Due to its history (created in 1791) and geographical location, Hamilton County has a unique diversity of religious organizations. The amount of records that has been kept varies considerably depending upon the religion they represent. Many religious institutions have changed names and even denominations.
Hamilton County Churches and Synagogues
b. Years of Operation
c. History of Building (s)
d. Current contact information
e. Repository (archive)
f. Microfilmed records
g. Name change history
h. Associated cemetery
i. Books about it at Public Library
j. Website address
k. FamilySearch microfilm #
l. Greater Cin'ti Memory Project
m. Additional comments
Major denominations and archives
German Protestant churches
Hamilton County Jewish Congregations A quick reference and resource guide to historical and current Jewish congregations. Each entry includes names associated with the congregation, its cultural and religious affiliation, years in existence, a history of its addresses and, where relevant, its associated cemetery and website. Also included for each congregation is a summary of the most significant local research resources where more information can be found.
The Marcus Center has a large and growing genealogy collection, with over 1,000 family genealogy files and congregational records from early Jewish settlement to modern times.
The Presbytery maintains baptisms, marriage, death, joining, departing, society, Sunday school and financial records, and may have records from closed churches. However, they may have been sent to the Presbyterian Archive in Philadelphia.
Protestant Episcopal churches
The Diocese has the records of closed churches. The availability of current and historical records is currently unknown. A list of Episcopal churches in A Guide to Genealogical Resources in Cincinnati & Hamilton County, Ohio (available from the Hamilton County Genealogical Society's Shop) provides the date organized, neighborhood, and whether the church is now closed.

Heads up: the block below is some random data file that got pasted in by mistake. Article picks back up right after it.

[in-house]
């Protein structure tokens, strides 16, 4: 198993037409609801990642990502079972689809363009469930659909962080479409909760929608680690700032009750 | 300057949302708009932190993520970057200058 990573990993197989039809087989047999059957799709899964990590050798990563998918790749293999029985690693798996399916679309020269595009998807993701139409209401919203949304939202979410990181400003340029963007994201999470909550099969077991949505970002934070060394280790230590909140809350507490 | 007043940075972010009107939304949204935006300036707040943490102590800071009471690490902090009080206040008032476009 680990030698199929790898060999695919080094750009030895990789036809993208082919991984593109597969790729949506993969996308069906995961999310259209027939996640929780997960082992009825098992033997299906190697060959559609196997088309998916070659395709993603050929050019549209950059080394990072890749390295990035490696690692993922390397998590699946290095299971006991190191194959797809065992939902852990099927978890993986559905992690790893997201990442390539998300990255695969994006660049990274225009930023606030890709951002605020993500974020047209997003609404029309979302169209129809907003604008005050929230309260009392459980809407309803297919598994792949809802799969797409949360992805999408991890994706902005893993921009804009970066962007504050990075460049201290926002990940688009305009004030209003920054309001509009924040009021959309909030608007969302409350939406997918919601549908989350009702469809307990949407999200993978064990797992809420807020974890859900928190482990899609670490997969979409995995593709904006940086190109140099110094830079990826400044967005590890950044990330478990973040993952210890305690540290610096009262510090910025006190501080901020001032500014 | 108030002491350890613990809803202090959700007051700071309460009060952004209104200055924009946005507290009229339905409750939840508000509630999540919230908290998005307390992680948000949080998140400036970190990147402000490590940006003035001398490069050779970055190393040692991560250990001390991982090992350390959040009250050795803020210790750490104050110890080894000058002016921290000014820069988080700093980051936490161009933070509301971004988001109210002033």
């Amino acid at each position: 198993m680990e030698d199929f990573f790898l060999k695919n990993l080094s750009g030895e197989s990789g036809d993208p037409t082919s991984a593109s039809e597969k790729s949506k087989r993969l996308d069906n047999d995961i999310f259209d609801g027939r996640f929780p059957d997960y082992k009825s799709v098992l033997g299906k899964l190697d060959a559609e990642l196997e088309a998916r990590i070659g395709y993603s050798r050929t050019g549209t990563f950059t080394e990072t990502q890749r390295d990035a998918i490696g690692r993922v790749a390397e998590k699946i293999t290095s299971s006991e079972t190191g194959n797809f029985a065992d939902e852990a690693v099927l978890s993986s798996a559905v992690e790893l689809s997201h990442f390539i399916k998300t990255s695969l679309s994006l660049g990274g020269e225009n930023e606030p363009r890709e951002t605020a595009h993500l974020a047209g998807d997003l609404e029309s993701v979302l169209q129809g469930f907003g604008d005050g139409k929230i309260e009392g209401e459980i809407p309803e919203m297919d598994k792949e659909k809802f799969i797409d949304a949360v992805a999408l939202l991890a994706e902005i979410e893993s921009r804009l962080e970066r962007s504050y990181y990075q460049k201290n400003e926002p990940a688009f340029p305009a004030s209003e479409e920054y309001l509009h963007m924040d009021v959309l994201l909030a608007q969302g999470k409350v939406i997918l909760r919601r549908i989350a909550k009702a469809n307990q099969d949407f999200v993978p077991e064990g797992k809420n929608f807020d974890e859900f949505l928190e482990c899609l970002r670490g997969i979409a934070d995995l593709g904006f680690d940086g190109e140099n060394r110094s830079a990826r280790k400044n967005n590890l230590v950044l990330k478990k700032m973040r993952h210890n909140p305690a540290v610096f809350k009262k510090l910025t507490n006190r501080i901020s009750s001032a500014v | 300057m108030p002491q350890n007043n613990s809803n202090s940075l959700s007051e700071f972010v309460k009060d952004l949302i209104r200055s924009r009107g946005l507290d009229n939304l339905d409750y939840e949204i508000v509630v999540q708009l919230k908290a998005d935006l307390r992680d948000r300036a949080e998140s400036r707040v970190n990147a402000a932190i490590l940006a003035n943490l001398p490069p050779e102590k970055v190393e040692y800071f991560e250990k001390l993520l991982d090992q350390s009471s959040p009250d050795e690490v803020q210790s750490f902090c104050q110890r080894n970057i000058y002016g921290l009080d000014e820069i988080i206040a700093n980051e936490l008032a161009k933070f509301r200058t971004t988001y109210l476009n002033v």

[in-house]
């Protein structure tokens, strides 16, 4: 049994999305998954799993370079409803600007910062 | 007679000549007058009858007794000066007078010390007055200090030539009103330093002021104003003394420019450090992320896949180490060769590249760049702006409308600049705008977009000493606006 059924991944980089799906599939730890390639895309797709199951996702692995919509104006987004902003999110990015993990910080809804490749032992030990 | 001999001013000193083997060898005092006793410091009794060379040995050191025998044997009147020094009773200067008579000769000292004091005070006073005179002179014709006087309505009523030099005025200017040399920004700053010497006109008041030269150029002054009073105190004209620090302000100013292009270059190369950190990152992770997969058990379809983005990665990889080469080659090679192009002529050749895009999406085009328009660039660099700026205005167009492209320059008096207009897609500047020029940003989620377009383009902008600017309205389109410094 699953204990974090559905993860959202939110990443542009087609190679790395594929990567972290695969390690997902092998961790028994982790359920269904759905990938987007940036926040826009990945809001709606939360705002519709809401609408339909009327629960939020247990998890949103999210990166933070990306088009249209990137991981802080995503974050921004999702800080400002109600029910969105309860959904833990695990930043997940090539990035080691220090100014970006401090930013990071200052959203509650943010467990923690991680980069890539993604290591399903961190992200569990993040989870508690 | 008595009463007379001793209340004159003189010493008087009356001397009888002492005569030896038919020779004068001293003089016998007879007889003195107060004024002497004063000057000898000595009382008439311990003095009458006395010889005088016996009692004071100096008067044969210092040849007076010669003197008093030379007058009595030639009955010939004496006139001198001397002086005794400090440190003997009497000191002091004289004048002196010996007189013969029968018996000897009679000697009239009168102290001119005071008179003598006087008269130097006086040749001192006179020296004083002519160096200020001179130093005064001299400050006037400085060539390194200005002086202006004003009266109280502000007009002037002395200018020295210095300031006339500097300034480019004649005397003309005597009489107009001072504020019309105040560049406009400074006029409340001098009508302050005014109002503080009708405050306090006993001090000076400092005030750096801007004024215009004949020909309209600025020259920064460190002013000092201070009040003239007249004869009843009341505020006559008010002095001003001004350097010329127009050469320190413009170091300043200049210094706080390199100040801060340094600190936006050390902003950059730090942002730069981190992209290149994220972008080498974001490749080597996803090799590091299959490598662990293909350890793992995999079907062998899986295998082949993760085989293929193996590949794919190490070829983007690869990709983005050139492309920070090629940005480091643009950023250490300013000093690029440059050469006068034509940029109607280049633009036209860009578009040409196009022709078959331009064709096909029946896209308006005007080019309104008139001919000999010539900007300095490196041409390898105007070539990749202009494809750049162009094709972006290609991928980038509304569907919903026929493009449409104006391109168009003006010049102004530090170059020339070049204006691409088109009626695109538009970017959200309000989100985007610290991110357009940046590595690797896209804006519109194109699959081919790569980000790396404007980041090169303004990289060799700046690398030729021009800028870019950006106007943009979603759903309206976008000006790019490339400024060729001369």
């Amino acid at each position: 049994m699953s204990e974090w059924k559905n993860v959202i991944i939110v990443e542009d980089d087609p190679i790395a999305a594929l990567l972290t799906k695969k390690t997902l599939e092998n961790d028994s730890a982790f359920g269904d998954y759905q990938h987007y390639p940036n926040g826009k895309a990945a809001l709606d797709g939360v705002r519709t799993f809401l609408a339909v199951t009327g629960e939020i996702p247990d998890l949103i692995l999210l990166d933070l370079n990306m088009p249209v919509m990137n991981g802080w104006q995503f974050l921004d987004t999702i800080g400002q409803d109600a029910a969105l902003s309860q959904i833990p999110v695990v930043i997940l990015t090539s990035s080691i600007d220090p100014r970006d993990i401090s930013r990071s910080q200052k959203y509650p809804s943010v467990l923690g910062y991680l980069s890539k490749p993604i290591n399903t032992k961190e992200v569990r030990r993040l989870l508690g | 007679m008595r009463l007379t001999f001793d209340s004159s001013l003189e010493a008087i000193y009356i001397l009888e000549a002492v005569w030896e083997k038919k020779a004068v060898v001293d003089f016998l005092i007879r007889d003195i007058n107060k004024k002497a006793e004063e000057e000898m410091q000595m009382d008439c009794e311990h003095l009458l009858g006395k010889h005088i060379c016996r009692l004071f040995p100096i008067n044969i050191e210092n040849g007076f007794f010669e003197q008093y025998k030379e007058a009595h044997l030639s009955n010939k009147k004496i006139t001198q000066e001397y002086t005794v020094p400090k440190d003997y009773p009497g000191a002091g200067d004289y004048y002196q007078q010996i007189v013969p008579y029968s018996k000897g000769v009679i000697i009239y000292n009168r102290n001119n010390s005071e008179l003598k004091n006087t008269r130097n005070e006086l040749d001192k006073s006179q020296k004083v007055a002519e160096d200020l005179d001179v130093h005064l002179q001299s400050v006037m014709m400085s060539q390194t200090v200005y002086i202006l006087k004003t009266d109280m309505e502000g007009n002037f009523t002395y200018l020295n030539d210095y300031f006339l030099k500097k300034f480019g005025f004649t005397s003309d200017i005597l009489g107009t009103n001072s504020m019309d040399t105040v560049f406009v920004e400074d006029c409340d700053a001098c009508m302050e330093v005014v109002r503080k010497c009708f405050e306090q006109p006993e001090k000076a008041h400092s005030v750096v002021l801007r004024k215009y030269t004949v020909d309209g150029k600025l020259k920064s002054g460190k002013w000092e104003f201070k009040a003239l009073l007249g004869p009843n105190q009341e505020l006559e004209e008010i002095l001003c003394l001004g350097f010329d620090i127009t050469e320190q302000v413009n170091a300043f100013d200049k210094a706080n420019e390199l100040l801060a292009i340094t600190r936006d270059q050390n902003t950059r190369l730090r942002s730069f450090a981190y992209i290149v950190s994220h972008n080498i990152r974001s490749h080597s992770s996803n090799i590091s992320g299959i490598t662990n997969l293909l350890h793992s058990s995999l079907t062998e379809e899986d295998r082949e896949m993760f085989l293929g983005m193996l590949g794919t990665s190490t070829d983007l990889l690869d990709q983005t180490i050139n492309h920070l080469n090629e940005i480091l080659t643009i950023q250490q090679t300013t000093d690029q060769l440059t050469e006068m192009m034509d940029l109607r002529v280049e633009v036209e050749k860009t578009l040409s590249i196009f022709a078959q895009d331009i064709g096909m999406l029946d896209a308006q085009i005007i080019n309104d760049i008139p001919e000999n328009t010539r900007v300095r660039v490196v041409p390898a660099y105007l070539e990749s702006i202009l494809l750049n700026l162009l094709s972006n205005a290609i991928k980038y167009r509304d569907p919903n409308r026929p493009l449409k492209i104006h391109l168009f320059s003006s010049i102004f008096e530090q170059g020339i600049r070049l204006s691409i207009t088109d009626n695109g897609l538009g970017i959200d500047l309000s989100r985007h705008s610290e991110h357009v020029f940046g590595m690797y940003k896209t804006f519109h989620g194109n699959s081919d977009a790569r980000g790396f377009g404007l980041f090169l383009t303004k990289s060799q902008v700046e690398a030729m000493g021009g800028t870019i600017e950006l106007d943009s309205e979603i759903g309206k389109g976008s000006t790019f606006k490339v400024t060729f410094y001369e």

Cincinnati Friends Meeting, 8075 Keller Rd, Cincinnati, OH 45243
As early as 1811, Quaker families gathered in one another's homes. "Friends past and present: the bicentennial history of Cincinnati Friends Meeting (1815-2015)" by Sabrina Darnowsky provides an in-depth look at Cincinnati Monthly Meeting and how it has changed over the past 200 years and how it fits into Cincinnati history. Copy in Local history & Genealogy department at Main Library, Ref: 289.609771 qS678Zd 2015
The best way to search for local Quaker ancestors is to see "Index to Encyclopedia of American Quaker genealogy" by William W. Hinshaw. Available at the Main library, Genealogy Dept., Ref: 929 qH665e
Roman Catholic churches
The Archives does accept genealogical requests for sacramental records -- baptism, marriage, death, confirmation, first communion -- created before 1930. Genealogists can visit the website link above and either submit an online form electronically or make a printout to send in the mail. Telephone calls and email requests will not be accepted. For a fee of $25.00, researchers can request up to four (4) specific names and type of records. The payment is non-refundable, but if no records are found, an explanation of what records were searched will be provided. The Archives can devote up to one hour per request, so researchers are encouraged to consult published sources before submitting their requests. For example, if the specific parish is not known, please provide the best address you can find. Name variations are also helpful. Please note that the Archives does not hold cemetery or adoption records. The Archives is not set up for genealogists to come in person to do research.
A list of Catholic churches in A Guide to Genealogical Resources in Cincinnati & Hamilton County, Ohio (available from the HCGS Shop) indicates whether a church has records onsite or at another location. The list also provides the date the church was organized, address, and ethnic affiliation.
The Catholic Heritage of Cincinnati, A Resource for Researchers of the Roman Catholic Church and its Members in Cincinnati and Hamilton County, offers profiles of parishes, institutions, religious orders, and cemeteries as well as information on history, resources and research.
Microfilmed church records of the Covington Diocese can be seen at the Kenton County Public Library and the
Kentucky Historical Society in Frankfort. The settlement of Cincinnati and Northern Kentucky was such that many if not most local families have relatives living in both areas.
Types of religious records
- Deaths and burials
- Sunday School, societies, elders, deacons, trustees
- Trustee and financial records
- Church establishment records, constitution, deeds
page modified: 10/7/2017 jgd